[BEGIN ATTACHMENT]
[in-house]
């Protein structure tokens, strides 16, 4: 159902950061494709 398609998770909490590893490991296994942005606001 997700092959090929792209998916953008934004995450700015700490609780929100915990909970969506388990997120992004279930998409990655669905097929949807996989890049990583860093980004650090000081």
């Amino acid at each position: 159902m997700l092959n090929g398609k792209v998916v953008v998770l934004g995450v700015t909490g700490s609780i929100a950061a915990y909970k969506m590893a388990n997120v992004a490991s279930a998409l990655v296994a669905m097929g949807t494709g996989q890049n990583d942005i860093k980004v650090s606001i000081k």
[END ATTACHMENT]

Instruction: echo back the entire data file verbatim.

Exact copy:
[in-house]
């Protein structure tokens, strides 16, 4: 159902950061494709 398609998770909490590893490991296994942005606001 997700092959090929792209998916953008934004995450700015700490609780929100915990909970969506388990997120992004279930998409990655669905097929949807996989890049990583860093980004650090000081």
């Amino acid at each position: 159902m997700l092959n090929g398609k792209v998916v953008v998770l934004g995450v700015t909490g700490s609780i929100a950061a915990y909970k969506m590893a388990n997120v992004a490991s279930a998409l990655v296994a669905m097929g949807t494709g996989q890049n990583d942005i860093k980004v650090s606001i000081k």